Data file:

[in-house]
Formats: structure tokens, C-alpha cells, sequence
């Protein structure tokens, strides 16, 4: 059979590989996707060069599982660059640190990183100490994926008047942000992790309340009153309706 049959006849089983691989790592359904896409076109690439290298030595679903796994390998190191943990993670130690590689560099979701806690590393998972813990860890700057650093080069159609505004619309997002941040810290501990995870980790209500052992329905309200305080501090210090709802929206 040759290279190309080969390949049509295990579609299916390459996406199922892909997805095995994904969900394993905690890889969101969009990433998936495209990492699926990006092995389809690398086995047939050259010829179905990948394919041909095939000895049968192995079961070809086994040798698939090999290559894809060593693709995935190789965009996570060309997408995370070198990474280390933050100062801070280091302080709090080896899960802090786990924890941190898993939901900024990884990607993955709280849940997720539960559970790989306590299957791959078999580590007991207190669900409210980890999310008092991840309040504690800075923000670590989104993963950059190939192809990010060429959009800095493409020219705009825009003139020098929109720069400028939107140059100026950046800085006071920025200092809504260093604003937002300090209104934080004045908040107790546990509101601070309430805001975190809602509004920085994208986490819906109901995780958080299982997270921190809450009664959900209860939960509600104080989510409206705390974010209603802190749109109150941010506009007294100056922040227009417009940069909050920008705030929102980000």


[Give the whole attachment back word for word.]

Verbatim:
[in-house]
Formats: structure tokens, C-alpha cells, sequence
């Protein structure tokens, strides 16, 4: 059979590989996707060069599982660059640190990183100490994926008047942000992790309340009153309706 049959006849089983691989790592359904896409076109690439290298030595679903796994390998190191943990993670130690590689560099979701806690590393998972813990860890700057650093080069159609505004619309997002941040810290501990995870980790209500052992329905309200305080501090210090709802929206 040759290279190309080969390949049509295990579609299916390459996406199922892909997805095995994904969900394993905690890889969101969009990433998936495209990492699926990006092995389809690398086995047939050259010829179905990948394919041909095939000895049968192995079961070809086994040798698939090999290559894809060593693709995935190789965009996570060309997408995370070198990474280390933050100062801070280091302080709090080896899960802090786990924890941190898993939901900024990884990607993955709280849940997720539960559970790989306590299957791959078999580590007991207190669900409210980890999310008092991840309040504690800075923000670590989104993963950059190939192809990010060429959009800095493409020219705009825009003139020098929109720069400028939107140059100026950046800085006071920025200092809504260093604003937002300090209104934080004045908040107790546990509101601070309430805001975190809602509004920085994208986490819906109901995780958080299982997270921190809450009664959900209860939960509600104080989510409206705390974010209603802190749109109150941010506009007294100056922040227009417009940069909050920008705030929102980000």